"A portrait is a picture in which there is just a tiny little something not quite right about the mouth." -- John Singer Sargent

Wednesday, November 24, 2021

Bill Robinson


This caricature of tap dancer Bill “Bojangles” Robinson by Peggy Bacon appeared in Bacon's 1934 book Off With Their Heads!. Bacon's description of Robinson is:
Head like an Allegretti chocolate cream, smooth, sweet, black, shiny. Verticle ridge up center of forehead, Eyes round as a calf's set in swirl of broad wrinkles, with a swift smudge of eyebrows and eyelids carved like lips. Wool cropped close. Wide flat nose. Soot-black mouth, thick, infantile. Body firm, muscular, poised, in a well-cut suit of violet blue, with a green hanky, diamond stick-pin, plaid cobalt tie, striped shirt, gold safety-pin and button in lapel. Air of child-gaiety with a good look like Sunday school and the simple loftiness of a jungle potentate.

Wikipedia desribes Robinson this way:

Bill Robinson, nicknamed Bojangles (born Luther Robinson; May 25, 1878 – November 25, 1949) was an American tap dancer, actor, and singer, the best known and the most highly paid African-American entertainer in the United States during the first half of the 20th century. His long career mirrored changes in American entertainment tastes and technology. His career began in the age of minstrel shows and moved to vaudeville, Broadway theatre, the recording industry, Hollywood films, radio, and television.  -- Wikipedia

The portrait is accompanied by this vignette.


The punch line of which is that Bill Robinson only appears as a hand sticking out the window of a chauffeured limousine,  carrying a cigar.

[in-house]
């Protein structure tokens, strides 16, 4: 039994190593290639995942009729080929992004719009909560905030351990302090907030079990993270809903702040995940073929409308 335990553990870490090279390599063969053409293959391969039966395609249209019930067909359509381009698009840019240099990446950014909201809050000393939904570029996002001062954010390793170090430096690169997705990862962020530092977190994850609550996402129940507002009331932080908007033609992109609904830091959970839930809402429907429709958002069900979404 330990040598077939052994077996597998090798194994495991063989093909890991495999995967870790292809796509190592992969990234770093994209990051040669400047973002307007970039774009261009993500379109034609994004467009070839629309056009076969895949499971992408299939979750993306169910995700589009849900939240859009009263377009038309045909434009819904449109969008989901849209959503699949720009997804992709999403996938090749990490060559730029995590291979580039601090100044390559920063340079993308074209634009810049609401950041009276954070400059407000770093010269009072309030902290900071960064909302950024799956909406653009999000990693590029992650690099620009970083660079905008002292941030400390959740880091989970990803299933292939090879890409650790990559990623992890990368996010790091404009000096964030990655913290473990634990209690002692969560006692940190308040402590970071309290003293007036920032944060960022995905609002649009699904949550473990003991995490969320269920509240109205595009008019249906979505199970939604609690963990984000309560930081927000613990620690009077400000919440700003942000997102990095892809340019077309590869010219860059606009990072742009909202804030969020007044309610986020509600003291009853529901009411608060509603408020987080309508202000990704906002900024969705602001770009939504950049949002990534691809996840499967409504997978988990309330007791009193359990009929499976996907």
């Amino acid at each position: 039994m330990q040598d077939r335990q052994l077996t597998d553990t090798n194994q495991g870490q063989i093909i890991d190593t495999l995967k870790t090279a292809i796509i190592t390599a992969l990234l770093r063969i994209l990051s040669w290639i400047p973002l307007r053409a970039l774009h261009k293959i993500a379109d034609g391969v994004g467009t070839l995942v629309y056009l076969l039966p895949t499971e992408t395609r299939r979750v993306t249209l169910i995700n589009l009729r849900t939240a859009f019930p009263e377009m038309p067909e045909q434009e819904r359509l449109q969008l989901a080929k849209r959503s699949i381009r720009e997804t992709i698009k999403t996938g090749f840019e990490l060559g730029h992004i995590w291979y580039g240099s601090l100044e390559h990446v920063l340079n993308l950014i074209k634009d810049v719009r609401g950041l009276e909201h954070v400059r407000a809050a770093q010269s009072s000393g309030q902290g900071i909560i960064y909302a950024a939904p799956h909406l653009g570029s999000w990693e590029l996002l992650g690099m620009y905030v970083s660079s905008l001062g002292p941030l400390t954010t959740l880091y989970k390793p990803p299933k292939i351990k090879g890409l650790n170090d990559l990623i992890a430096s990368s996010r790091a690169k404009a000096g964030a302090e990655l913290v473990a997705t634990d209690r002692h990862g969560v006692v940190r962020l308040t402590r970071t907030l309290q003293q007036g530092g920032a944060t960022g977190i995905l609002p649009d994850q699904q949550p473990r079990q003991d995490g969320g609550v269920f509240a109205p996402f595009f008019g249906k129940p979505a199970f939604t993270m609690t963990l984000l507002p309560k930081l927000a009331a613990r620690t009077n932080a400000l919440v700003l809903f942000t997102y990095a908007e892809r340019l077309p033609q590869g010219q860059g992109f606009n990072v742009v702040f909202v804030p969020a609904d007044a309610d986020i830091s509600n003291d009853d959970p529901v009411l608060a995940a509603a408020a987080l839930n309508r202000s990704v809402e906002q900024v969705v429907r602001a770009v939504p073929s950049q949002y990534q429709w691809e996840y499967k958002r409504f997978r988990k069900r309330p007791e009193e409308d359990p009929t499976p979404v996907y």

Here's Bill "Bojangles" Robinson and co-star Adelaide Hall in a show called  “Brown Buddies” then playing at the Liberty Theatre in New York City. (Richmond Planet, November 15, 1930).


This 1930 Carl Van Vechten photo, belongs to the Library of Congress.

Bill Robinson

Robinson was drum major for the Harlem Hellfighters in WW1 and is credited coining the term “copacetic” or a least popularizing it. He was rich and notably charitable but was deeply in debt when he died.

Bill Robinson is said to have set the world record for running backwards, 75 yards backward in 8.2 seconds. That's perhaps an apt metaphor for the embarrassing backwardness of Robinson's elegant performances. He is perhaps most famous for movie roles as a dancing butler in several Shirley Temple movies. Here he hums “Old Kentucky Home” and other southern favorites while dancing on the stairs, “now you just watch....”
 

That may have seemed extremely progressive at the time, in fact it was the first inter-racial dance in the movies. But, in 2021, it's hard not to cringe at Robinson's portrayal of a happy-go-lucky servant in the post-Civil War south. 

Robinson died on November 25, 1949. The Miami Times noted that:
The City of New York paid much honor to the memory of Bill (Bojangles) Robinson. The day of the funeral schools were closed. Thousands passed by his bier as it stood in the armory and at Abysinnia Baptist Church and millions lined the streets for a last look at what remained of the famous actor. 
The New York Times, issued an effusive obituary.

In a 1949 remembrance of Bill “Bojangles” Robinson, A. D. Braithwaite called out Robinson's “Uncle Tomishness with whites” but ended on this note:
But if Bill's antics pained many who otherwise might have felt less restrained in their warmth toward him, it must be honestly stated that there was one time that he really rose to the occasion. During the last war when the famous Zanzibar Night Club in New York was in full swing it was the general policy of the club to sit Negroes together in remote section of the mammoth place. They tried to move Bojangles and his party to the side one night and a friend who happened to be there said he really tore the roof down with his protest.

Perhaps, after all, Bill merely reflected the tenor of the generation of entertainers of which he is a part and which is slowly giving way to more socially-conscious performers like Canada Lee, Lena Horne, Josh White, etc. But not Clarence Muse, Stephen Fetchit or “Beulah.”

For all his shortcomings, may Bill's soul rest in peace.

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